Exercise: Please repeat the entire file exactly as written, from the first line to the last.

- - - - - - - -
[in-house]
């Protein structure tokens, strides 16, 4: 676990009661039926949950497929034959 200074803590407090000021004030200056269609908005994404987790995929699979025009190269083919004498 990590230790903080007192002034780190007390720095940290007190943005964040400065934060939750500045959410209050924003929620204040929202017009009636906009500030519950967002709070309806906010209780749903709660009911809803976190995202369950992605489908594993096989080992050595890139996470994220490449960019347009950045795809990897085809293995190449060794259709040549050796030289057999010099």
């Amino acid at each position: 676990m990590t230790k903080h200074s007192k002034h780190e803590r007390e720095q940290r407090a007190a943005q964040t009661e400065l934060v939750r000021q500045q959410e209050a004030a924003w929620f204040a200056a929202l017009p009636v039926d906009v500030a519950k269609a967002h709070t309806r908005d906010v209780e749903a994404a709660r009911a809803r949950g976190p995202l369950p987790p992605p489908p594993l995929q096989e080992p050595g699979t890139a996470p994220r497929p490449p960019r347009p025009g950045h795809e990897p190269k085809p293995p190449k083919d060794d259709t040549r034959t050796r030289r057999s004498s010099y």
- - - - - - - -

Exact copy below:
[in-house]
């Protein structure tokens, strides 16, 4: 676990009661039926949950497929034959 200074803590407090000021004030200056269609908005994404987790995929699979025009190269083919004498 990590230790903080007192002034780190007390720095940290007190943005964040400065934060939750500045959410209050924003929620204040929202017009009636906009500030519950967002709070309806906010209780749903709660009911809803976190995202369950992605489908594993096989080992050595890139996470994220490449960019347009950045795809990897085809293995190449060794259709040549050796030289057999010099």
């Amino acid at each position: 676990m990590t230790k903080h200074s007192k002034h780190e803590r007390e720095q940290r407090a007190a943005q964040t009661e400065l934060v939750r000021q500045q959410e209050a004030a924003w929620f204040a200056a929202l017009p009636v039926d906009v500030a519950k269609a967002h709070t309806r908005d906010v209780e749903a994404a709660r009911a809803r949950g976190p995202l369950p987790p992605p489908p594993l995929q096989e080992p050595g699979t890139a996470p994220r497929p490449p960019r347009p025009g950045h795809e990897p190269k085809p293995p190449k083919d060794d259709t040549r034959t050796r030289r057999s004498s010099y």